The individuals and organizations being recognized deepen our understanding of the past by highlighting lesser-known stories, representing the diversity of our experiences, and encouraging meaningful public dialogue around history.
Online or in-person, join us January 19, 2020 for the 12th Canada’s History Forum. Recipients of the 2019 Governor General’s History Awards will share their experience of making the personal stories big and the big stories personal. Presenters will explain how small stories make complicated histories more accessible to learners of all ages.
The 1919 Winnipeg General Strike remains an unparalleled moment of solidarity among Canadian workers.
A cadre of historians, artists and activists champion social justice via comic books. In 2013, they published a free comic on Canada’s early labour movement.
Like children in other late nineteenth and early twentieth-century Canadian communities, boys in colliery towns and villages worked.
From changing working conditions at factories to the role of labour activists in strikes, these 8 Young Citizens videos share stories about the history of work in Canada.
Fiction Feature: There’s no place quite like Newfoundland’s Port Union.
Bring labour history into your classroom with these lesson plans and activities.
Sylvia D. Hamilton is one of the most influential public historians working in Canada today, earning a reputation for excellence over four decades of active history-making.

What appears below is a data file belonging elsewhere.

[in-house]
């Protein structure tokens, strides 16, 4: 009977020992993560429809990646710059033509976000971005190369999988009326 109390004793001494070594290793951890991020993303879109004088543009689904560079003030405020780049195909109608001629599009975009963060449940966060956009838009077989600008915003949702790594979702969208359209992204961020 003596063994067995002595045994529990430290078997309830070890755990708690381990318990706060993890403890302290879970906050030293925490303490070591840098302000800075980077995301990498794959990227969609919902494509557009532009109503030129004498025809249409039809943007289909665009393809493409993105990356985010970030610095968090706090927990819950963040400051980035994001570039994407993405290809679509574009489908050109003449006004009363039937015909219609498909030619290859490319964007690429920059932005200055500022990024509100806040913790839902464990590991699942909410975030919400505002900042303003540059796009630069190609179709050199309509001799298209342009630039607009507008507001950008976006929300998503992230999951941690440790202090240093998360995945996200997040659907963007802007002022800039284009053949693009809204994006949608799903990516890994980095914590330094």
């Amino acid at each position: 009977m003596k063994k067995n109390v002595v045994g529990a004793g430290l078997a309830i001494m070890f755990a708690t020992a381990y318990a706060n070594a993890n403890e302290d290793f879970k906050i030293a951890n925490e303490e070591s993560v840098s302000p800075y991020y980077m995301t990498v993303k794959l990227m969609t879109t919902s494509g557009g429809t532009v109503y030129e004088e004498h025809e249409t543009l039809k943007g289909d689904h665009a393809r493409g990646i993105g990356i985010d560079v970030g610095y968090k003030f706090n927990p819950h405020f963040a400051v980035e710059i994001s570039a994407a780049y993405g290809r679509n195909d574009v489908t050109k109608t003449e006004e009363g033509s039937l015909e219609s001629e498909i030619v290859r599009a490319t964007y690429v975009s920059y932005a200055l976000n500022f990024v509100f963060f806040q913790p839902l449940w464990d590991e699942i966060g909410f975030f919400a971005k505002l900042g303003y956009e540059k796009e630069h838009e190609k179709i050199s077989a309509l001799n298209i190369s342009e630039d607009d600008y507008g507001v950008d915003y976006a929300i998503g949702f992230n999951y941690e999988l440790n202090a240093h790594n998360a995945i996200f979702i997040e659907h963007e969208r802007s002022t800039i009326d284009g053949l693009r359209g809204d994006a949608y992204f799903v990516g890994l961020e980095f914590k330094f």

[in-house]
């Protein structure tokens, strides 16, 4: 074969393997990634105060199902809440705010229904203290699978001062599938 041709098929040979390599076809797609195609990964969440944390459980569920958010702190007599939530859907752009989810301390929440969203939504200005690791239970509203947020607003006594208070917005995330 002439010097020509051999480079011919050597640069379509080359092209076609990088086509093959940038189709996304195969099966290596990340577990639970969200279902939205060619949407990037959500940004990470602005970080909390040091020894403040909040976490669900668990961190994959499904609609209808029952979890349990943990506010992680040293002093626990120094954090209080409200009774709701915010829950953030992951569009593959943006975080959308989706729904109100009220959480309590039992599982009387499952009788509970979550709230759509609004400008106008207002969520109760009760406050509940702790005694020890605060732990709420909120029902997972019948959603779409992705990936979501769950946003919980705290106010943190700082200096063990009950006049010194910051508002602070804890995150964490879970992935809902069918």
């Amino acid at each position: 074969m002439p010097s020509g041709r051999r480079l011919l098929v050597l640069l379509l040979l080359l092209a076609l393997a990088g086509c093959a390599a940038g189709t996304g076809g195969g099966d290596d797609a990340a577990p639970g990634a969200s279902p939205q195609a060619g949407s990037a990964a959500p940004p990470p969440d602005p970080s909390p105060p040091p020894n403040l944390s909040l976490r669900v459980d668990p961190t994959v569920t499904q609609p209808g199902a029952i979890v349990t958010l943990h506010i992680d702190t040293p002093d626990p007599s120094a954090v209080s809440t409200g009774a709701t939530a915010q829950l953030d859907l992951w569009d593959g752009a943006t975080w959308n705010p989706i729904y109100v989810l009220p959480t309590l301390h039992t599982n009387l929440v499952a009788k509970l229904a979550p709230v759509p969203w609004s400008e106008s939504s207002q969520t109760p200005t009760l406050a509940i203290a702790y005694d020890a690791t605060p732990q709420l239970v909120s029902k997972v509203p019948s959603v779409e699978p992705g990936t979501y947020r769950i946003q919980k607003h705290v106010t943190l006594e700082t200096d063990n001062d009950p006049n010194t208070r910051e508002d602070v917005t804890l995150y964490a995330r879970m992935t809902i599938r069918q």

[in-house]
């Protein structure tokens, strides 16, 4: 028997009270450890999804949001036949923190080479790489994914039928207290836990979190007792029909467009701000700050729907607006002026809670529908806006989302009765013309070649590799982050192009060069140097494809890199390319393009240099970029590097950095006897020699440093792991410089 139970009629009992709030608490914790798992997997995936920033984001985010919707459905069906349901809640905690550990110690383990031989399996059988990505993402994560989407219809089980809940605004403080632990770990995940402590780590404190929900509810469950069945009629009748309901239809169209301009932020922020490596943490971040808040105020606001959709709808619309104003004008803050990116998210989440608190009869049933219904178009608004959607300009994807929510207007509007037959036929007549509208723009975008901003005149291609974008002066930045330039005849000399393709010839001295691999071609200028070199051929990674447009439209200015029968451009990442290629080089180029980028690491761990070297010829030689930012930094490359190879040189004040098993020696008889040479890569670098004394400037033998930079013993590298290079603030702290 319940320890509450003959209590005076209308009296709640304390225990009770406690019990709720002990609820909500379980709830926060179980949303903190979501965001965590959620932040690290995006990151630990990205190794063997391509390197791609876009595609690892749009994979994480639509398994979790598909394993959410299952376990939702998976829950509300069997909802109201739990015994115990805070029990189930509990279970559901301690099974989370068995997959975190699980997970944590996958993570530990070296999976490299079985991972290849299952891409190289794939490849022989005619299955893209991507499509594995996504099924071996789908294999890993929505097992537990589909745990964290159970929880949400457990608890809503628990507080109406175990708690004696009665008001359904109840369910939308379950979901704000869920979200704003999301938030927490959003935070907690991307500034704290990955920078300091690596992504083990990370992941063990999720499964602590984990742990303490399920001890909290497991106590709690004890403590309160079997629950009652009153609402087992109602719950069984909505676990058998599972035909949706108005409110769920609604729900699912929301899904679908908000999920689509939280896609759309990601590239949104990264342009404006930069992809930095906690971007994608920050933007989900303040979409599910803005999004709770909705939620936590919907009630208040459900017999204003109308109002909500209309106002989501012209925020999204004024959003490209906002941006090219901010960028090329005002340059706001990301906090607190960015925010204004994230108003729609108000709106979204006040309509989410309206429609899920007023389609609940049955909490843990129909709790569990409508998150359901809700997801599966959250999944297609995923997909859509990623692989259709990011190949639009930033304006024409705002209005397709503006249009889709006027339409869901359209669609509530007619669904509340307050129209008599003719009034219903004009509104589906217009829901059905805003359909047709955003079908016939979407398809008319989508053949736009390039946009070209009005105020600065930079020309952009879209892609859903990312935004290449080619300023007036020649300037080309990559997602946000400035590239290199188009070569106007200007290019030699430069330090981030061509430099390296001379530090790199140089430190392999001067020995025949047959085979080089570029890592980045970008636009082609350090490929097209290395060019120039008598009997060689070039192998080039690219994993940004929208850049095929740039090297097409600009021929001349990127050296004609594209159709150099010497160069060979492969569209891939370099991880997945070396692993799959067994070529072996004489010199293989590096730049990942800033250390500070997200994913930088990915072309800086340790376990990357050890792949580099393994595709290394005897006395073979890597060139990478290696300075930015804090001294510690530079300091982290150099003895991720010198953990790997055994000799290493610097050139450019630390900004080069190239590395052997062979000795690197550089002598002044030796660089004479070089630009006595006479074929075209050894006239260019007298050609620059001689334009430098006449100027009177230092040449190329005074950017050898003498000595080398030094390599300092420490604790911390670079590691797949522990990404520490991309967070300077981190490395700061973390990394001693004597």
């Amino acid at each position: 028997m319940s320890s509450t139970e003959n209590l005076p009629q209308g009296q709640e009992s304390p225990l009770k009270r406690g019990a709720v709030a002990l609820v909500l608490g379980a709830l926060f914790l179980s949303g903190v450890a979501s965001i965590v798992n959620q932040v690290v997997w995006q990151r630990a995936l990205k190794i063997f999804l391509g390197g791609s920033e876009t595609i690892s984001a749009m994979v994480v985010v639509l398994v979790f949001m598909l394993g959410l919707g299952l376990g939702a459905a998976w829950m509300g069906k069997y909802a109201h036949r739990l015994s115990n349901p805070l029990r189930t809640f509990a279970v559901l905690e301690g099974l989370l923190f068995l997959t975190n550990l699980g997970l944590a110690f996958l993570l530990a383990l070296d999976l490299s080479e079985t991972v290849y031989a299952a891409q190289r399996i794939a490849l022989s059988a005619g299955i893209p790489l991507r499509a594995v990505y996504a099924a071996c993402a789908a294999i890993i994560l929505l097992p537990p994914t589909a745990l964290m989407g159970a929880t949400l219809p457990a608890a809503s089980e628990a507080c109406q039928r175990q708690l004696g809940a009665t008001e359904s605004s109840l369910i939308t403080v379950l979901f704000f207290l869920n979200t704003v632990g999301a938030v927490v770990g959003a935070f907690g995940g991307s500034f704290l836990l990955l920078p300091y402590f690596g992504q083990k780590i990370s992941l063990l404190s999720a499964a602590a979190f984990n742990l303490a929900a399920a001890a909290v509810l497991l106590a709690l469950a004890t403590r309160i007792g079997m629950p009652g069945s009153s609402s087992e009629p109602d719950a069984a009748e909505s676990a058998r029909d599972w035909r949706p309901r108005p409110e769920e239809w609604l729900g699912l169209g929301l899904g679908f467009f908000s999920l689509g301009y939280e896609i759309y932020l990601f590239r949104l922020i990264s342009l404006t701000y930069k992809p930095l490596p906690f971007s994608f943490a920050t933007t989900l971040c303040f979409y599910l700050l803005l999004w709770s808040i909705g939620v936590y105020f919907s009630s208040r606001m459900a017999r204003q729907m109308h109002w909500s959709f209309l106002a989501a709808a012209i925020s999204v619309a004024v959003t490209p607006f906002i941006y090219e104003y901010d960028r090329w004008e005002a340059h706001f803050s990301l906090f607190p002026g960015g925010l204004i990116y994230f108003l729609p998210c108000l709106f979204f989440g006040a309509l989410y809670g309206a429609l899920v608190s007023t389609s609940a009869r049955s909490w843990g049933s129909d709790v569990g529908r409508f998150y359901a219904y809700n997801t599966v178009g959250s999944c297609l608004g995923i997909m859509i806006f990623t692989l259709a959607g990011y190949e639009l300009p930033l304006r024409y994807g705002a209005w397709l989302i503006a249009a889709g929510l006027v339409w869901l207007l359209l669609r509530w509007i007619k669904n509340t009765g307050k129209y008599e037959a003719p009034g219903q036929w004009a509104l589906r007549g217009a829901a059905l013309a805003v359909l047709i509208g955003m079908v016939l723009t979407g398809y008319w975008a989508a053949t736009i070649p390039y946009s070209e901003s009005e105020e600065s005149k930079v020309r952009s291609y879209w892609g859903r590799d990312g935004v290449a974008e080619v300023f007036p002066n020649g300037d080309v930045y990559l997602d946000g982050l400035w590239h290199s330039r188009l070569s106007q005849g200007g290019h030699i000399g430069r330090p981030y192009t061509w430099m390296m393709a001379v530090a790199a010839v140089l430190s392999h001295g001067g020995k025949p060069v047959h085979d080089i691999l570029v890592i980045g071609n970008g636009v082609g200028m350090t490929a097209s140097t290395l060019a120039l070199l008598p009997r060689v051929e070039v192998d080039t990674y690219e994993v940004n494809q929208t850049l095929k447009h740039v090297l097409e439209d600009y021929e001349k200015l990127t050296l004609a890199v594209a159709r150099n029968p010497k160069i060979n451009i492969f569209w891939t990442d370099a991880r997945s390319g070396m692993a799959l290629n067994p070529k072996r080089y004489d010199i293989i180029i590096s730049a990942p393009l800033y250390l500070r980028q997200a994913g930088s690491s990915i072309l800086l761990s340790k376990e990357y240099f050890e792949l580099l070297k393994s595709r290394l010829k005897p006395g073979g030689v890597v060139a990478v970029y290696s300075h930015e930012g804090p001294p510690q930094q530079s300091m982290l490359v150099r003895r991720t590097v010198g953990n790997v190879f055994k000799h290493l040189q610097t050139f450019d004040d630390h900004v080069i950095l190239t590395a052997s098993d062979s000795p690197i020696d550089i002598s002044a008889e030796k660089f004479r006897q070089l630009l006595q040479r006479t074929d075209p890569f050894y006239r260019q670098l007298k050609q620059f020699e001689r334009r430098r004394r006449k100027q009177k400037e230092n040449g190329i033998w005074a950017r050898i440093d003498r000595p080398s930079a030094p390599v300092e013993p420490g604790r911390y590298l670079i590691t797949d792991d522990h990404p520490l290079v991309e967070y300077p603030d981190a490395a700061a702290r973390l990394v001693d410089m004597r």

Kayla Dallyn and Genevieve Soler’s students worked alongside Elders to trace their family lineages back several generations. Through oral histories and conversations with the Elders, the students learned about ancestors who made enduring contributions to the Stoney Nakoda community.
To mark the centenary of Ginger Goodwin’s death, the Cumberland Museum and Archives led a series of programs and events that engaged the public with history through artistic, academic and immersive experiences.
Celebrating the very best in Canadian achievements in the field of history and heritage.
Folks in our country have come up with lots of odd, innovative, and downright zany ways to transport goods and people.
A historic adventure lies just off the beaten trail to Peggy’s Cove, Nova Scotia.
Learn about the treaty that ended the War of 1812 and the costs of the conflict.
With 5 uniquely curated newsletters to choose from, we have something for everyone.
Fiction Feature: Maybe you have a board in your basement or in your family’s cabin. Or maybe you’ve never heard of the game invented in Ontario nearly 150 years ago: crokinole.
In this activity, students will research and share the history of the games they play.
Eleven creative and innovative contributions Canadians have made in the area of sports and leisure.
Two centuries ago, much of the world was left in the cold during what became known as the Year Without a Summer. By Alan MacEachern